Concerns over impact of Bulacan airport still unanswered, Taliptip residents say
Gaea Katreena Cabico ( - October 17, 2019 - 4:04pm

MANILA, Philippines — Residents of a coastal village in Bulacan, who fear they will lose their homes and their livelihood once the construction of an airport project in the province starts, said their concerns have yet to be addressed despite protesting in front of the main office of a major conglomerate.

Residents of Barangay Taliptip in Bulakan town and their supporters picketed the headquarters of San Miguel Corp. in Mandaluyong on Thursday morning to stress their opposition to the construction of the P735-billion New Manila International Airport in waters they call home.

The coastal villagers appealed to SMC president and COO Ramon Ang to stop the project and to consider the welfare of “little people”—the fishermen and their families.

They said the development will lead to the displacement of around 700 families in Taliptip and the loss of livelihood of fisherfolk once the 2,500 hectares of fishing grounds are reclaimed for the construction of the aerotropolis.

“Sa San Miguel, sana wag niyo nang ituloy ‘yung gagawin niyong airport kasi kaming mahihirap ang naapektuhan. Tirahan, kabuhayan at ang kalikasan ang inyong sisirain kung ituloy niyo ang airport na ito,” Evangeline Ilod, a resident of Brgy. Taliptip, said.

(We appeal to San Miguel to stop the planned airport because the poor like us will be affected. You will destroy our homes, our livelihood and the environment if you push through with this project.)

SMC did not send a representative to face the protesters during their hour-long protest.

The Bulacan airport, dubbed as a “game changer” by SMC, is seen by its proponents to attract foreign investments and millions of additional tourists to the Philippines.

Effects of development to reach other communities

The coastal villagers said the airport project will also have an impact even in distant communities.

“Hindi lang kami ang mahihirapan kundi buong mamamayan dahil sa pagtatambak niyo ng palaisdaan. Maraming mga isda ang mawawala kagaya ng bangus, hipon, sugpo, tilapia, alimango at iba pang isda,” Ilod also said.

(The residents are not the only ones who will be affected once the fishing grounds are filled with land. Many types of fish will be gone such as milkfish, prawn, tilapia, crabs and others.)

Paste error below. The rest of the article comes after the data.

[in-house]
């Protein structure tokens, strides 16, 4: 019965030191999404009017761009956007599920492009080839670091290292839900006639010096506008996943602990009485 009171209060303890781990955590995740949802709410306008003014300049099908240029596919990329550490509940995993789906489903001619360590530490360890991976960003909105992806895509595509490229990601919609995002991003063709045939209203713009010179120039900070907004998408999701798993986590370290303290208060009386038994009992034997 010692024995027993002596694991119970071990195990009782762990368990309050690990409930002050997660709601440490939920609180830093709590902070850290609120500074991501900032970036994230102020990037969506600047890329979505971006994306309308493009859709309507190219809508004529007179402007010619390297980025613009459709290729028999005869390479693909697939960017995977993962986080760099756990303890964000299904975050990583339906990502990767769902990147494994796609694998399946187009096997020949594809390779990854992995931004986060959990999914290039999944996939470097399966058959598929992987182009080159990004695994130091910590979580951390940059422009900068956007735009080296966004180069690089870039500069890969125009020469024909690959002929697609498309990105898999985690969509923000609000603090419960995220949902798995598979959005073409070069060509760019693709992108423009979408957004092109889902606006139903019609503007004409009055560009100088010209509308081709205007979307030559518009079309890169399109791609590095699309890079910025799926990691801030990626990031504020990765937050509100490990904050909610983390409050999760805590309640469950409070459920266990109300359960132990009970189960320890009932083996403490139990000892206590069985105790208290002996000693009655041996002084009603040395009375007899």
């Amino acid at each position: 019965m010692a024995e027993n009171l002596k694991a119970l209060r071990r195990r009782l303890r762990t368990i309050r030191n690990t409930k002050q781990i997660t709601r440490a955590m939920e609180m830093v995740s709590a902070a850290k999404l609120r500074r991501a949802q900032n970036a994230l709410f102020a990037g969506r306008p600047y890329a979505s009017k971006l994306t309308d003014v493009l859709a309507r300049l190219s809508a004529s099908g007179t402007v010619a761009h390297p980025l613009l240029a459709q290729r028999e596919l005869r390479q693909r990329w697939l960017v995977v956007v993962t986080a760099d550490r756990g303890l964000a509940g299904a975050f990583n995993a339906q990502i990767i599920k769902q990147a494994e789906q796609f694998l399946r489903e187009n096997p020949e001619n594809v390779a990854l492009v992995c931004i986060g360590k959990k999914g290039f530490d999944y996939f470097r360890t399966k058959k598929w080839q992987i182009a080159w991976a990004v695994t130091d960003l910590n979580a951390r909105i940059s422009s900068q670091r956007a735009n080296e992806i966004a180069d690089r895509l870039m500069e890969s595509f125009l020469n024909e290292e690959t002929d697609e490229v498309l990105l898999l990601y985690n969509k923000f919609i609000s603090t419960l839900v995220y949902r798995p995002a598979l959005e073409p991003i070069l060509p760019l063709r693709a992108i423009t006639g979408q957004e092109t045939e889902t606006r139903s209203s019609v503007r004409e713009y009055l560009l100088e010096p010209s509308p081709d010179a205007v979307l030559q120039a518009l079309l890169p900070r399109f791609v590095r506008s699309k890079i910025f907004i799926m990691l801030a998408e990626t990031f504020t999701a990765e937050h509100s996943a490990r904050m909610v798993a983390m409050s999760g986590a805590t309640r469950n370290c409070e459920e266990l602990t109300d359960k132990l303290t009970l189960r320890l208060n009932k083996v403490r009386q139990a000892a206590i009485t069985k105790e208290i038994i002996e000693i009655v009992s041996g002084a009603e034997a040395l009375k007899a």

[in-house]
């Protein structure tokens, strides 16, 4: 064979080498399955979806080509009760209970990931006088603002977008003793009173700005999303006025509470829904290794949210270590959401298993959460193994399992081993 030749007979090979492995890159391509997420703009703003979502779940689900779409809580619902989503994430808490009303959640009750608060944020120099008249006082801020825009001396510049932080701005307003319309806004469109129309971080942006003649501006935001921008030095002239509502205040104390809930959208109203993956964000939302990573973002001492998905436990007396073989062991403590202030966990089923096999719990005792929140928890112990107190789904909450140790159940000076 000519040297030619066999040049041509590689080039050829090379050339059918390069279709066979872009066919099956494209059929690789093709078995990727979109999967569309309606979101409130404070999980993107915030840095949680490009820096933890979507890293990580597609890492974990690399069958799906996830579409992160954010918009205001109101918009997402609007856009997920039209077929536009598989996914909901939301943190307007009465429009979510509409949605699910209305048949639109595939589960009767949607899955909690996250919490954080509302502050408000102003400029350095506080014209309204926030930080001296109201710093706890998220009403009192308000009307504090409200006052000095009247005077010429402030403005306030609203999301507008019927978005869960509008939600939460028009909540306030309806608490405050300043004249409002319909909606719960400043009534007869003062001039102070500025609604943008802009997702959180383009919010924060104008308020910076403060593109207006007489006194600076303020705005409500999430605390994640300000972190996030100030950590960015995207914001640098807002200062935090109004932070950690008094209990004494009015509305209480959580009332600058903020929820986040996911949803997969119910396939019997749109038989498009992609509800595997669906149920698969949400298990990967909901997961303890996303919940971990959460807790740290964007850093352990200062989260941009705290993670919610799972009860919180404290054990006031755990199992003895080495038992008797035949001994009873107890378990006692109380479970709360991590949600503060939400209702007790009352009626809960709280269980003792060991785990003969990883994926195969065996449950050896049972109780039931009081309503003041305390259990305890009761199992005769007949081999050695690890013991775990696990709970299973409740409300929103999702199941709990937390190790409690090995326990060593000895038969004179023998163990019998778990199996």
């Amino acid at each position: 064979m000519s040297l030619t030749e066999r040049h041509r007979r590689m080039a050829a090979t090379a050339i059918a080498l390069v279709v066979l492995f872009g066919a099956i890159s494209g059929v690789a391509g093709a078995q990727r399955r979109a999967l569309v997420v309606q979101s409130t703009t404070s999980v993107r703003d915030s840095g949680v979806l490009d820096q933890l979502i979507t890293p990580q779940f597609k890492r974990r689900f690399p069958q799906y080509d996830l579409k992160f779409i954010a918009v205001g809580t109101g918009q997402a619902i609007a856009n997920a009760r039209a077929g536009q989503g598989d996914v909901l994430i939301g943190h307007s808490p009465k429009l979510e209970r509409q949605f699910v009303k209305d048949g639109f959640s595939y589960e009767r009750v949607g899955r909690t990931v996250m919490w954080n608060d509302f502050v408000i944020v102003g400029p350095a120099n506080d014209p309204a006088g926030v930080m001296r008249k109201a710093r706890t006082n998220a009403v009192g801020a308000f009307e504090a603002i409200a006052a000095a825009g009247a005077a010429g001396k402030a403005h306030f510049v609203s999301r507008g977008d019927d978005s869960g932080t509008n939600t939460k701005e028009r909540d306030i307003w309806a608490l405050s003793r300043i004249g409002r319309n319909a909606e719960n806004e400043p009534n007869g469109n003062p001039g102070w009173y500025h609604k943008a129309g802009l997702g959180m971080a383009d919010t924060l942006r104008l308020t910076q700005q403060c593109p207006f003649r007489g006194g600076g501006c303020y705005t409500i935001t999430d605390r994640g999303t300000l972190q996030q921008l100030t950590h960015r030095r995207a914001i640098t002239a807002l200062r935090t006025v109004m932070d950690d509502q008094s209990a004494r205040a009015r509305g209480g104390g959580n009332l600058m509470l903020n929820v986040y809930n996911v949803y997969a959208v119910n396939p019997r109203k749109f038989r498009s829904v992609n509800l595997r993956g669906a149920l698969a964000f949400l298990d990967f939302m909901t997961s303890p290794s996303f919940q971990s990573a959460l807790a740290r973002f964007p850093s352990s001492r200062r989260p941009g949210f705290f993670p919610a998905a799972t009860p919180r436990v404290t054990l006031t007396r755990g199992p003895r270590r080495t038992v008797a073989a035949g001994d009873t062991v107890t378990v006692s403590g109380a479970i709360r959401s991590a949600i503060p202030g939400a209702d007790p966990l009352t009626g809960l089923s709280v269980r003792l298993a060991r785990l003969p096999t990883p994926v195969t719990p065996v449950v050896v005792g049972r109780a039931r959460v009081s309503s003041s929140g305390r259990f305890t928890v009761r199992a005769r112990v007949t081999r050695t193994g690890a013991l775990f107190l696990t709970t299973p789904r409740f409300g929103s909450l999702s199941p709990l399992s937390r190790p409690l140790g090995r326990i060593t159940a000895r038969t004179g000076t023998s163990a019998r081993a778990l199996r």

Vito Hernandez, public information officer of Advocates of Science and Technology for the People, or Agham, said the reclamation will affect the entire Manila Bay.

“The fishing industry of Bulacan, Pampanga, Cavite will die. Even the people living in Metro Manila will feel the impact,” he said.

Environmental groups also warned that the reclamation will bring intense flooding to the coastal and low-lying areas of Bulacan and in nearby areas.

Fight for their homes, livelihood

The residents of Taliptip said they will not give up the waters of Bulakan—their lifeblood—without a fight.

They said the company has yet to provide them the masterplan of the project, which should include the details of their relocation to a fishing village.

“Hindi kami papayag na matuloy ang binabalak ninyo. Habang kami ay nakatayo, lalaban kami at ipaglalaban namin an gaming karapatan bilang mamamayang maliliit,” resident Monica Anastacio said.

(We will not allow your project to push through. We will fight and we will fight for our rights as small individuals.)

Last July, the coastal villagers held protests at the main office of SMC and the Department of Environment and Natural Resources.

Rogelio Martinez, a priest who has been helping Taliptip residents for the past two years, said there is nothing wrong with development projects but the welfare of fisherfolk should not be neglected.

"Pinararangalan natin sila sa isang partikular na araw pero sana pakinggan din natin ang kanilang hinaing," he said.

(We honor [fishermen] on a particular day but we should also listen to their concerns.)

May 31st of each year is National Fisherfolks Day under Proclamation No. 261.  

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